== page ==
step eight: Install front, top and bottom trim boards.  Then caulk, prime and paint them.  We used finishing nails to attach 0.25” plywood to the front of the bookshelves to fill in the gaps.  Then we did the same thing to fill in the gaps at the ceiling and the floor.  The plywood wasn’t long enough to do it in one big strip so we had to cut a few pieces, but these marks and nails are next covered with caulk so you don’t see any seams.  Make sure you caulk over all spaces between the plywood and the bookshelves (the front and the sides).  Then we primed and painted the plywood.  My husband just took a piece of the IKEA shelf to the store to get a match on the white paint, but here’s exactly what the formula was: Behr, Base 7900, BEHR ALKYD ENAMEL/SATIN, Custom Colour Match, LRNT oz/84th, CL 0/12, EL 0/4 and the scan code was 706518355746.  I have decided NOT to cover in the holes on the bookshelves even though I don’t love seeing them.  My reason for this is that one day I won’t have to keep all my precious things high out of reach of baby fingers and I may want to rearrange the shelves, and I just don’t want to have to deal with pulling caulking out of those holes.

Billy Bookcase Built In with Corner Unit DIY

step nine: reinstall outlets, grilles, etc.  Now that everything is set in place, reinstall the outlet covers and grilles you may have removed in step one.  Easy.

Billy Bookcase Built In with Corner Unit DIY

step ten: decorate!  By far the best step!

Billy Bookcase Built In with Corner Unit DIY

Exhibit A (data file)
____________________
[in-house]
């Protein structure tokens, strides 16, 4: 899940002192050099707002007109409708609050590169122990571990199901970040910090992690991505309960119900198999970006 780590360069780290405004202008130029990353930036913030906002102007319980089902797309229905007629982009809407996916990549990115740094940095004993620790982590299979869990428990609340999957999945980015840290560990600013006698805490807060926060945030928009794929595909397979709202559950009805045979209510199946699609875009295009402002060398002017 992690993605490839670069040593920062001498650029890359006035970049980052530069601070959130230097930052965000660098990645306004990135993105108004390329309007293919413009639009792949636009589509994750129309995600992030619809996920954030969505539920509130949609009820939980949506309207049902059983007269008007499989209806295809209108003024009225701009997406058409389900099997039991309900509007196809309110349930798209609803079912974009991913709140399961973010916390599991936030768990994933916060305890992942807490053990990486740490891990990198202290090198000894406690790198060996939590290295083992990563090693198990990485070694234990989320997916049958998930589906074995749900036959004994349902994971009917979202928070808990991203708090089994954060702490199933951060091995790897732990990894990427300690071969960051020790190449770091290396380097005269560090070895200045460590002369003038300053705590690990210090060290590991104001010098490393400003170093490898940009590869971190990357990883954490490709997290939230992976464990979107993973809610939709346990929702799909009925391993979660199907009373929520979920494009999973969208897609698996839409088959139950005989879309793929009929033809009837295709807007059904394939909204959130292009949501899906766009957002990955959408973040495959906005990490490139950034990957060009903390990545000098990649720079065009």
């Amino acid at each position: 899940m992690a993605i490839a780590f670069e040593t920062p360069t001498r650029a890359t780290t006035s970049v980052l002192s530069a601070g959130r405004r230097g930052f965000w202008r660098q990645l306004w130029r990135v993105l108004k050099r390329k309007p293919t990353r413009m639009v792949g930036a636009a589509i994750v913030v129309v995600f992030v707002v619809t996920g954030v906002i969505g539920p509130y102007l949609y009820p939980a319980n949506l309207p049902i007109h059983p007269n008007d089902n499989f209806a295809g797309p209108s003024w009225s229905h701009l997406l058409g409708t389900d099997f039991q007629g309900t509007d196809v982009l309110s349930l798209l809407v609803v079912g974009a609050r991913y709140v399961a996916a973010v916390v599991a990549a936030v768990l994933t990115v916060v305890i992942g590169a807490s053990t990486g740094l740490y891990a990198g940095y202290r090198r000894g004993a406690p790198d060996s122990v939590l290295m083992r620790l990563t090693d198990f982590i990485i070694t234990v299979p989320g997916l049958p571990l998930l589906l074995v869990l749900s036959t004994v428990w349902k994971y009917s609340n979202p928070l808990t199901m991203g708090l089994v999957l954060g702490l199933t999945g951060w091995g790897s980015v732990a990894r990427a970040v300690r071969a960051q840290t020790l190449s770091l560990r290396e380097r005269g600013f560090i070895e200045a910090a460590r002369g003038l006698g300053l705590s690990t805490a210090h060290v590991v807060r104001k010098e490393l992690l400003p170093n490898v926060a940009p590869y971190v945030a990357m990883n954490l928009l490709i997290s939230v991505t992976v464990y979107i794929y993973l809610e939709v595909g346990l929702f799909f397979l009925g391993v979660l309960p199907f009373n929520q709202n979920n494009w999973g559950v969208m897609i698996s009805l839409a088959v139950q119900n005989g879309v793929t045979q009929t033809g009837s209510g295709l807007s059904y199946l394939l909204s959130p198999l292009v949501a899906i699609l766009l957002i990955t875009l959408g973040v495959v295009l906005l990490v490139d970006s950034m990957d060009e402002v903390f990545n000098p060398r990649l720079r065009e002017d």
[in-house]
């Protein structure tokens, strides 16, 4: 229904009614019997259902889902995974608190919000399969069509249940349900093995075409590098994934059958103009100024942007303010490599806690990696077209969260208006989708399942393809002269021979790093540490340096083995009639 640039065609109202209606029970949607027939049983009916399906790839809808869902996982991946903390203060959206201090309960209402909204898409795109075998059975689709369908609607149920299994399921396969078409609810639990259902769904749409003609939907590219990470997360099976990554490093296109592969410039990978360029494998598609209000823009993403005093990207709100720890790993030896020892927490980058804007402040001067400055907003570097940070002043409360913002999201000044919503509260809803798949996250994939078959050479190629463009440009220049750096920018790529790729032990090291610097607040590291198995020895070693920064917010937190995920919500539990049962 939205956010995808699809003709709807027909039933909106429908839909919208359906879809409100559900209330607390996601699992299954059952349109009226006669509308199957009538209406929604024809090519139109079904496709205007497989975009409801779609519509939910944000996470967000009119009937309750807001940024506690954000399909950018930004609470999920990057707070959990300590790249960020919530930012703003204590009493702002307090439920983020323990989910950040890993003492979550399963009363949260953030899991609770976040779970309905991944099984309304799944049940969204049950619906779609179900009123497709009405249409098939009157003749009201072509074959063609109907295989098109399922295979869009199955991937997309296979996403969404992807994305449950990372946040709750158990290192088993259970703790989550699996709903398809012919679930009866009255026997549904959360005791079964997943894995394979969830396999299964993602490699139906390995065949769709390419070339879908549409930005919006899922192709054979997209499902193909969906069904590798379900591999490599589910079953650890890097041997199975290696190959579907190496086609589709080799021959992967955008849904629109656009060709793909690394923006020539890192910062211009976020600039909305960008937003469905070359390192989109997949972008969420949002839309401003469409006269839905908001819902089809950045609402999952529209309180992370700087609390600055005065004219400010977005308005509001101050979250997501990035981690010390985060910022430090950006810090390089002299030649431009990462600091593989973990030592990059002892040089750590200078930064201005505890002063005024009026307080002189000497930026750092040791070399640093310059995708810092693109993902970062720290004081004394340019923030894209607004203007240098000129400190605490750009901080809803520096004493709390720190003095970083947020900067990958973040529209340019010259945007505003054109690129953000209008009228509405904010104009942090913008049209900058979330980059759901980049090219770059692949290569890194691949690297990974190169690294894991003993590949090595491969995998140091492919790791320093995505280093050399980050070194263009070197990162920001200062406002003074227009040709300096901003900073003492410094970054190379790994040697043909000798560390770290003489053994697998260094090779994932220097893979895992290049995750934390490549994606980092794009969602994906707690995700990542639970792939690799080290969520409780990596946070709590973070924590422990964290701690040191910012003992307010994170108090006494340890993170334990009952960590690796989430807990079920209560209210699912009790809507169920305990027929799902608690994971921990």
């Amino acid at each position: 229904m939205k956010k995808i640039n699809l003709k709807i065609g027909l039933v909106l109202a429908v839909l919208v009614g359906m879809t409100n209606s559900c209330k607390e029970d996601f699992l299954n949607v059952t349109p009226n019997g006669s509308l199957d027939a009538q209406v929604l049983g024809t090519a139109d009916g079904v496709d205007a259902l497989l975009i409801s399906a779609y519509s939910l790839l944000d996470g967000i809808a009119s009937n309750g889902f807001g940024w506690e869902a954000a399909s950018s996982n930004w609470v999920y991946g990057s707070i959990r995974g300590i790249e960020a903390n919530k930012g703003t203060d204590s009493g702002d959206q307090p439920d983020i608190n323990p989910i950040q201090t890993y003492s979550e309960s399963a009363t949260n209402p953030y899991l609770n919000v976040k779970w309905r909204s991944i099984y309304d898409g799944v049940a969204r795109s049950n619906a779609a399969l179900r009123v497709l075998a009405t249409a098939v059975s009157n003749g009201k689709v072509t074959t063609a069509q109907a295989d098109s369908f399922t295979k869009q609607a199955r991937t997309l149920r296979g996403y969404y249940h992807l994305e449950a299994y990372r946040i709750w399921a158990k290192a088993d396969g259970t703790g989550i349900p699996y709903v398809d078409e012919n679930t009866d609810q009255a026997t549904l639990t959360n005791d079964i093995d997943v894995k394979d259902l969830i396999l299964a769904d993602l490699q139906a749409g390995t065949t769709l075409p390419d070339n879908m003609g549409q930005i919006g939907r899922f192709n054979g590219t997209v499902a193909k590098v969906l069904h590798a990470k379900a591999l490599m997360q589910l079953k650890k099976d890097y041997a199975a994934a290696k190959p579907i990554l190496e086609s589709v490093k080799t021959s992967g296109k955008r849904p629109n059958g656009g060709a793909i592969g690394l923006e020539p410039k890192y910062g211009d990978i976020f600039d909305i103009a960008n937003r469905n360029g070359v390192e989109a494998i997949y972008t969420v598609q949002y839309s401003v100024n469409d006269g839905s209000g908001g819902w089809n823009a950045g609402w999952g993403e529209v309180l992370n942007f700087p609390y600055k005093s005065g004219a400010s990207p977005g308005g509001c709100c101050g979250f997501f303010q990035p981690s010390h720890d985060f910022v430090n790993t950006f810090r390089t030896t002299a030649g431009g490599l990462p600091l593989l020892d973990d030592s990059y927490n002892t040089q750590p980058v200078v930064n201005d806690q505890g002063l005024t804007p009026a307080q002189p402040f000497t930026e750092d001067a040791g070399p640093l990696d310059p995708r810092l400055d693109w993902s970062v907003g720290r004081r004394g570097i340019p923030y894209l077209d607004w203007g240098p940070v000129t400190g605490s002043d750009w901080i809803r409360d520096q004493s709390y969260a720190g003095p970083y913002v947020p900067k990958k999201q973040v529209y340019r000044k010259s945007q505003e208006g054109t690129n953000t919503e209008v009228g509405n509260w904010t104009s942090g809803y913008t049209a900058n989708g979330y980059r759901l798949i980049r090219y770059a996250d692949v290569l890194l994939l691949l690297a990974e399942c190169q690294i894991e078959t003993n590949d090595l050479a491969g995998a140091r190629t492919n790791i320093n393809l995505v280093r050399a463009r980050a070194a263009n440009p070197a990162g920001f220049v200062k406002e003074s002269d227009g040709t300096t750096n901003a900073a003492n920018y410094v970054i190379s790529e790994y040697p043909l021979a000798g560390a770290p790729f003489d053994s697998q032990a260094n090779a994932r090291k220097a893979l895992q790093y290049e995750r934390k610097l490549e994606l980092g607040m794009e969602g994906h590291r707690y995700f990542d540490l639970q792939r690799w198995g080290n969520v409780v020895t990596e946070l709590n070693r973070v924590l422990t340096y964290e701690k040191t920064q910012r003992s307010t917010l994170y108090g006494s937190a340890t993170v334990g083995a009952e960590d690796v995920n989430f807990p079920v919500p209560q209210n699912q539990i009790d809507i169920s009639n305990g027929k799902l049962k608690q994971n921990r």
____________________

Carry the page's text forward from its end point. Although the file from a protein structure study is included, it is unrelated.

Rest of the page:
There you have it, a DIY BILLY Bookcase built-in with a corner unit, how amazing!  Please please please let me know in the comments if you use this tutorial to do your own hack, I would love to see how it turned out for you!  Any questions, comment below!

signature

BILLY Bookcase: Ikea

Narrow BILLY Bookcase: Ikea

BILLY Height Extension Unit: Ikea (regular and narrow)

GNEDBY Shelving Unit CD Tower: Ikea

Camera: Olympus O-MD E-M10 Mark II with 14-42mm IIR lens

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31 thoughts on “Billy Bookcase Built-In with Corner Unit DIY: Our Library Reveal

  1. I love this unit. I am going to do something similar in our basement redo. I can’t convince my hubby that IKEA bookshelves are actually strong enough with lots of books on them. What has been your experience? Have they sagged at all? By the way, I LOVE that you haven’t turned the books around or covered them all. The colors love great, especially with the decorative items on display also. I can’t wait to finally have a place for all our books and some family photos too!!

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    1. Sammie, you are so wonderful for saying that, I literally just saw someone on IG (with a bazillion followers for their home decor account) show their bookshelves which were completely uniform and symmetrical, and they ordered white vintage books on eBay to turn backwards so it was all monotone…I was seriously questioning my decorating skills (because it definitely does look good)…but I built the shelves to put my stuff on, I didn’t buy stuff to put on my shelves!! Sounds like you, too! I have NEVER had a problem with IKEA shelves, in fact I have had them filled completely with books without any sagging!

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  2. Thank you for posting such a thorough tutorial with all of the tips, like the paint color, the register treatment. Many do not include such. It look fabulous! Modern and functional! I hope to copy soon!

    Liked by 1 person

  3. First, I love that you have all of the Tom Swift books on the top shelf – we do, too!
    But second, what did you figure out to plug in that lamp on the desk? I’d love to have a desk facing the middle of the room like that, but I can’t figure out where to plug in a desk lamp without it being a tripping hazard. (I noticed you have the cord wrapped around the base of the lamp).